print(myString / myEscape)

untrusted.<collection>

Where collection is one of iterator, sequence (list-like), mapping (dict-like), or a user-constructed custom type.

Supports most native collection methods, but may possibly have different return types.

Each collection is aware of its Value Type (default untrusted.string).

Mappings are also aware of their Key Type (default str)

untrusted.<collection>.value property

The underlying value - always a non-None object that is an instance of the collection's Value Type.

untrusted.<collection> Type Constructors

Create an iterator type using untrusted.iteratorOf(type).

Create a sequence type using untrusted.sequenceOf(type).

Create a mapping type using untrusted.sequenceOf(keyType, valueType).

These definitions are recursive.

For example:

import untrusted

itType = untrusted.iteratorOf(untrusted.iteratorOf(untrusted.string))
seqType = untrusted.sequenceOf(itType)
mappingType = untrusted.mappingOf(untrusted.string, seqType)

someDict = {}
myMapping = mappingType(someDict)

# or, as a less readable one-liner
myMapping = untrusted.mappingOf(untrusted.string, seqType)(someDict)

Notes of Caution

Different contexts

Remember, just because you have used one method to escape an untrusted.string into a str, it may not be safe in other contexts. For example, what's safe for HTML might still be dangerous SQL. At the time user input is captured, it may not be known in advance the context in which it is to be used - and therefore it is not yet known what is the correct validation and escaping strategy. It's best to delay the escaping until the final point of use - keep a value as untrusted.* for as long as possible.

This module isn't a magic solution. It's a tool to be used wisely. Don't fall into the trap of thinking about a value "it's a str now so it's completely safe".

Escaping vs validation

Just because a string can be escaped safely, it does not mean that it has been validated as allowable input. For example, you might put a minimum limit on a password. Or you might require that an input isn't a reserved filename.

Nice ways to do this are to use unstruted.string.valid method, which returns a boolean, untrusted.string.validate method, which returns any value (e.g. this might be a list of reasons why the input didn't valdiate), or to throw a ValueError from a function that both escapes and validates.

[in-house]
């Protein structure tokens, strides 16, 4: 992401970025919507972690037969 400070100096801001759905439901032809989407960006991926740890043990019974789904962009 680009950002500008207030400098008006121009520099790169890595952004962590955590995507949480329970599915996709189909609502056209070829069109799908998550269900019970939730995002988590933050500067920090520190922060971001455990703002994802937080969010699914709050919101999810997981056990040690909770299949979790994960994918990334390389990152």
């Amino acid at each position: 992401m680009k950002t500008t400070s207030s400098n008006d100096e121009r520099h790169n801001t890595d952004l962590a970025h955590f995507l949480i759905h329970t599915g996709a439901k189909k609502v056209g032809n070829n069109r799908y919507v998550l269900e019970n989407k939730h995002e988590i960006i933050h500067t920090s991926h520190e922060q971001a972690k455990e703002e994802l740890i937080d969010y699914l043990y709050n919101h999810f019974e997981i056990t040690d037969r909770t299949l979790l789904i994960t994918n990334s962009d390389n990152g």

Use the best tool for the job

Sometimes, you generate HTML yourself and escaping is something you need to do.

Sometimes, an interface always separates parameters from code, like most modern SQL libraries. In this case the database driver will handle potentially untrusted input better than you ever could hope to, and escaping it is the wrong thing to do.

You might mark the input as untrusted for other reasons - e.g. to enforce a maximum length on a search query, or because you need to validate it against business logic.

The untrusted collection types are views, not copies

Untrusted collection types, like untrusted.sequence, are "views" over the underling object. If the underlying object changes, so does the object you see through the untrusted collection type. In other words: its a reference to the same object, not a copy. If that's not what you want, use the copy module.

This should hopefully be obvious and unsuprising behaviour, not at all unique to this module, but it can trip people up.

License

This is free software (MIT license).

untrusted - write safer Python with special untrusted types

Copyright © 2017 - 2018 Ben Golightly <ben@tawesoft.co.uk>
Copyright © 2017 - 2018 Tawesoft Ltd <opensource@tawesoft.co.uk>

Permission is hereby granted, free of charge, to any person obtaining a copy
of this software and associated documentation files (the "Software"), to deal
in the Software without restriction,  including without limitation the rights
to use,  copy, modify,  merge,  publish, distribute, sublicense,  and/or sell
copies  of  the  Software,  and  to  permit persons  to whom  the Software is
furnished to do so, subject to the following conditions:

The above copyright notice  and this permission notice  shall be  included in
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LIABILITY, WHETHER IN AN ACTION OF CONTRACT, TORT OR OTHERWISE, ARISING FROM,
OUT OF OR IN CONNECTION WITH THE SOFTWARE OR THE USE OR OTHER DEALINGS IN THE